Its very humbling to read the above posts. And inspiring too. Its wonderful to hear how well people cope with what life has thrown at them through finding a medium where they feel they can express themselves to themselves, and I don't really have the words to say what I mean, but it amazes me on just how many levels music can work(work is not the right word). I have used tuning forks as a holistic therapy, and the effect is amazing, I guess basically the theory is that all matter vibrates at certain frequencies and by just sounding certain frequencies thru the body (and energy field if you believe in that stuff), it re-aligns the molecules to where they should be. It sounds airy-fairy but believe me its powerful stuff. Anyway I've gone off the point, what I'm trying to say is that sound can be so powerful, and yet can be so simple, and I'm so inspired to hear your stories of how music has helped you. Me, it's helping me out of a black pit of depression too, as a former full-time athlete who fell into bad health and stopped training, its given me focus, and it's a relief in a way to discover such an involving interest which is nota competitive sport! Although I have to keep reminding myself of that!

Anyhoo, thanks for the stories, and good health and love to you all.


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 Bish
(@bish)
Famed Member
Joined: 17 years ago
Posts: 3765
 

Best wishes for a full recovery.

Music has always been my best friend. It's always been with me during the highs and helped me get through the lows in life. Even gives you an outlet to express your life experiences if you can tap into that.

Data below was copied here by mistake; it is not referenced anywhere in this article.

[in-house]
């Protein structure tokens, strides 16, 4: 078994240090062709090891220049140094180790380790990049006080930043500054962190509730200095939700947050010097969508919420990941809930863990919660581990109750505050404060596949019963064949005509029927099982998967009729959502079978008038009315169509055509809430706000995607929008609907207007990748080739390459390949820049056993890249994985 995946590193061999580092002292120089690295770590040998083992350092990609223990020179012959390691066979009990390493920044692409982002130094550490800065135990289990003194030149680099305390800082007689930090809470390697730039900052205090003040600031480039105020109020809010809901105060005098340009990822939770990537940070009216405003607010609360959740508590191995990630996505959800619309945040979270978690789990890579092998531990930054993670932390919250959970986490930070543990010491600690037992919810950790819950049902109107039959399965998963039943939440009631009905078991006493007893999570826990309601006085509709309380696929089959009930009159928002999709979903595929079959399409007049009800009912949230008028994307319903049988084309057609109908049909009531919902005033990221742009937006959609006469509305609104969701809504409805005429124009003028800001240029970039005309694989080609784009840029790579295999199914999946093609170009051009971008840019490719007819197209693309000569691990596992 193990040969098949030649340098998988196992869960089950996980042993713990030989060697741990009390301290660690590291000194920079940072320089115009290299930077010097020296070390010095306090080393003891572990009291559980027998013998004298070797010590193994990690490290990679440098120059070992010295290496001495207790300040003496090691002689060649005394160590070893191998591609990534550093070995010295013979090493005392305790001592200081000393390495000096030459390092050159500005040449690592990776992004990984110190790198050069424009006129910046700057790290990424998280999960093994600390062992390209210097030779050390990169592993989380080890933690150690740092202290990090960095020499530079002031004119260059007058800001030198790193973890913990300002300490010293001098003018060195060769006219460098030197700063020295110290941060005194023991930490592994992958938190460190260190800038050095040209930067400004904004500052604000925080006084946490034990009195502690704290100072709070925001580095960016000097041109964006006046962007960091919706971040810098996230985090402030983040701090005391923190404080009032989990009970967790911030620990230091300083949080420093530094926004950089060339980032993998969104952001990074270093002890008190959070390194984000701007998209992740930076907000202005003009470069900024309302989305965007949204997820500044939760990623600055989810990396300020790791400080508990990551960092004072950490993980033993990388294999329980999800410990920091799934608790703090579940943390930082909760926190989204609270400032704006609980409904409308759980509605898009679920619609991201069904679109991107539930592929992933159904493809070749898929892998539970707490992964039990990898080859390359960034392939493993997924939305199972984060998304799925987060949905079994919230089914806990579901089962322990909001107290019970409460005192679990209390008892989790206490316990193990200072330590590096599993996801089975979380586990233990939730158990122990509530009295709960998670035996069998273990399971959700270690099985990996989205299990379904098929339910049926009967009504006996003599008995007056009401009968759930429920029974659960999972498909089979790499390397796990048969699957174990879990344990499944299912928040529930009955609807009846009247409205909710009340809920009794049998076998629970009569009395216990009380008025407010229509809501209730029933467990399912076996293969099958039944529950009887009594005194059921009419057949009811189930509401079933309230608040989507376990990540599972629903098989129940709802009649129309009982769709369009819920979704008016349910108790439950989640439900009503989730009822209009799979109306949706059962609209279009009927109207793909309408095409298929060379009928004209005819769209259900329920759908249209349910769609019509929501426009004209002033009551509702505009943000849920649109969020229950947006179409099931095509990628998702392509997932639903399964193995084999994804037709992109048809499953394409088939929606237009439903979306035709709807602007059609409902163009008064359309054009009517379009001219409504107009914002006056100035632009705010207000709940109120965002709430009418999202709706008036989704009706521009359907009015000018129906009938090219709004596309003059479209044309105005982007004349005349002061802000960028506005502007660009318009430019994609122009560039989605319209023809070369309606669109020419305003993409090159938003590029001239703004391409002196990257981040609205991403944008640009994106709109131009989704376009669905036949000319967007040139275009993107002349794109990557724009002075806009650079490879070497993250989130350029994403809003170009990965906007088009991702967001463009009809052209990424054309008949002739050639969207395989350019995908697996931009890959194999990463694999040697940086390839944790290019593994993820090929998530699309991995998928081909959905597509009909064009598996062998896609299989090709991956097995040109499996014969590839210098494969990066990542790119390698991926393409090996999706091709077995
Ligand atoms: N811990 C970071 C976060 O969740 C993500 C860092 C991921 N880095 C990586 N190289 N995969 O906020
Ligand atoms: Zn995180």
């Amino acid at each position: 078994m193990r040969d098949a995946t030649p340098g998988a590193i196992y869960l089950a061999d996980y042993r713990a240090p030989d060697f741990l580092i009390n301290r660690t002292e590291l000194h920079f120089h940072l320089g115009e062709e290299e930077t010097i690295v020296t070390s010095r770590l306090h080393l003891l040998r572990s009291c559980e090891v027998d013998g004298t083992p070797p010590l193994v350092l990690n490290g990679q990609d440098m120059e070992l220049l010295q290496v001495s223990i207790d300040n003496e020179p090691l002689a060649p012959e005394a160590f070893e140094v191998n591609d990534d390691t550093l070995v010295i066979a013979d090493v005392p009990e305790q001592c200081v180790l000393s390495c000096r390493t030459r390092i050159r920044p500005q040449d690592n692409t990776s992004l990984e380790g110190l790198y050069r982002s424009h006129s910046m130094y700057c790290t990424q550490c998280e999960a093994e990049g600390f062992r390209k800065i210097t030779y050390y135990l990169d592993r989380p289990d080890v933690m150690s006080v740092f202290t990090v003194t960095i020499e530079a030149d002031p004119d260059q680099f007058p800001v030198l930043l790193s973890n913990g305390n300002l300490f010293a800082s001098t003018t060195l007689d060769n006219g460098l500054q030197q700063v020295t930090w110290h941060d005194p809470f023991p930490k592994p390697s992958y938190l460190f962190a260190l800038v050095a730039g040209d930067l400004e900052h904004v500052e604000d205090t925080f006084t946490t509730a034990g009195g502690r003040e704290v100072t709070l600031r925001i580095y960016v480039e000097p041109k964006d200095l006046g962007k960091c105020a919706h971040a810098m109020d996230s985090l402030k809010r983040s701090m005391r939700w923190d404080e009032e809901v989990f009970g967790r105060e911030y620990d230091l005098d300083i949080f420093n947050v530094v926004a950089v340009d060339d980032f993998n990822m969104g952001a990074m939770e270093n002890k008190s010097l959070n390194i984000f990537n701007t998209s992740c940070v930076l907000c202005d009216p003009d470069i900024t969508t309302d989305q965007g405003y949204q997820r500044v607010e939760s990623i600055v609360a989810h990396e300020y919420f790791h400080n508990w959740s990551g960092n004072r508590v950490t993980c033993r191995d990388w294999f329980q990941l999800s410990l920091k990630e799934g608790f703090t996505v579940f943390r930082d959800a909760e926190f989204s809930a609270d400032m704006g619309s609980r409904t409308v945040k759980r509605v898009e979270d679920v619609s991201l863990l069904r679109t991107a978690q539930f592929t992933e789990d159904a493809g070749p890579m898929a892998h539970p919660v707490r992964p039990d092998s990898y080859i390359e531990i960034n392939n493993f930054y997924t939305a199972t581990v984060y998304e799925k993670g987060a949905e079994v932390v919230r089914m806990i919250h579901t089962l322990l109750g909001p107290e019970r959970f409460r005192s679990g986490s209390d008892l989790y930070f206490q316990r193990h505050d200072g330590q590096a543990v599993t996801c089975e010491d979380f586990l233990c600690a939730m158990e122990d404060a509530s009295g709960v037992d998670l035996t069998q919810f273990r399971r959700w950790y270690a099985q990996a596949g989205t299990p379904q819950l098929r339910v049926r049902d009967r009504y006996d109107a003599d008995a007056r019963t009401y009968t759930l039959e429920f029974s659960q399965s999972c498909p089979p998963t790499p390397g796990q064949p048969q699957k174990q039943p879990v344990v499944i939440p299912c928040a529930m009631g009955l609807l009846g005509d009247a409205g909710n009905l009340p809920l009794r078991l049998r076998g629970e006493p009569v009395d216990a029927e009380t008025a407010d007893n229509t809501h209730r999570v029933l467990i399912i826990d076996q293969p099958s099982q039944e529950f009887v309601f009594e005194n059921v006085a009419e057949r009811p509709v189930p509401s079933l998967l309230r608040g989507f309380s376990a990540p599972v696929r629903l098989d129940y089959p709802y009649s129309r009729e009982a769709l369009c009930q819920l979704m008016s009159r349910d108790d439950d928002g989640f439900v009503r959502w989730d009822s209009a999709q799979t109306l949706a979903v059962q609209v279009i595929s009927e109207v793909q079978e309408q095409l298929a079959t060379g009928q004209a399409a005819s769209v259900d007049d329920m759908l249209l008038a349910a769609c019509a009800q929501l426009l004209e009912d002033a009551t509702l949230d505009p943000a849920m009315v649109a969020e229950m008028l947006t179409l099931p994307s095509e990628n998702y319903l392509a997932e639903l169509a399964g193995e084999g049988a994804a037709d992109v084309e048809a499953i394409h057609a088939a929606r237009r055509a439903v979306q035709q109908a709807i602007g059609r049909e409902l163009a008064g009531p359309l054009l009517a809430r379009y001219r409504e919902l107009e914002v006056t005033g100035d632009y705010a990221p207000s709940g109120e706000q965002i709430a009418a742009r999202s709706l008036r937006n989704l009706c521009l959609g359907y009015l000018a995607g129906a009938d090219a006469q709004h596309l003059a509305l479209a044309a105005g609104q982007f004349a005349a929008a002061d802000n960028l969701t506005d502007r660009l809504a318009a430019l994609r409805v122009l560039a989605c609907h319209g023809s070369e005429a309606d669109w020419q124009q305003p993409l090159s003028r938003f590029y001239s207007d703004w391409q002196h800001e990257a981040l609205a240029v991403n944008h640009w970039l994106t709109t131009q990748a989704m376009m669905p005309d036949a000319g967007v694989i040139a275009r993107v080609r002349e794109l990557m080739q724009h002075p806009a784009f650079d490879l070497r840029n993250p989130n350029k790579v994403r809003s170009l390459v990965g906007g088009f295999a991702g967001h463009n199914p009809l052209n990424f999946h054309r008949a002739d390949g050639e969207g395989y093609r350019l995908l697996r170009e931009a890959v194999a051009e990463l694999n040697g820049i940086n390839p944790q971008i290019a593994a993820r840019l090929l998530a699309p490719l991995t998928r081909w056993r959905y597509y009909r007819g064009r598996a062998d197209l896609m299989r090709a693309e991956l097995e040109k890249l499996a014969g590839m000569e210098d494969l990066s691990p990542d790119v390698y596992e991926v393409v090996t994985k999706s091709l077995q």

Music will be a large part of me forever.

Bish

"I play live as playing dead is harder than it sounds!"


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(@vic-lewis-vl)
Illustrious Member
Joined: 18 years ago
Posts: 10340
 

I've never had a serious illness - although I did have a recent scare that made me stop and think. Seems most of the injuries I've ever had have been to my poor old left hand - little finger's been broke so many times it's permanently bent, and the worst of all was the severed tendon last year. These injuries have been more depressing than, say, a broken leg - they meant I couldn't play guitar at all for a while. Last year, there was a chance I wouldn't get full use of my hand back - fortunately, the surgeon who stitched everything back together really knew what he was doing, and I've made pretty much a full recovery.

Each time, I've had to struggle for a while when I picked up the guitar again - but that struggle's been worth it. I really couldn't imagine a life without guitars - now I'm actually getting something resembling music out of them, I never want to put them down!
Music has always been my best friend. It's always been with me during the highs and helped me get through the lows in life. Even gives you an outlet to express your life experiences if you can tap into that.

That's EXACTLY my philosophy in a nutshell! And my life experiences are what I draw on when I'm writing - if I try and write outside that particular box, I end up with a rambling mess. CitizenNoir described the process as "cathartic" - that's exactly what it is, it's a purging of the system, a purifying, healing process. Of course, it can be fun too....

My injuries pale in comparison with some of the above - Ricochet, Welshman, Elecktra and Jonesey in particular. I wouldn't like to have gone through what you guys went through (and still are going through) but yes, it does give you a new perspective on life - makes you grateful for what you've got.

:D :D :D

Vic

"Sometimes the beauty of music can help us all find strength to deal with all the curves life can throw us." (D. Hodge.)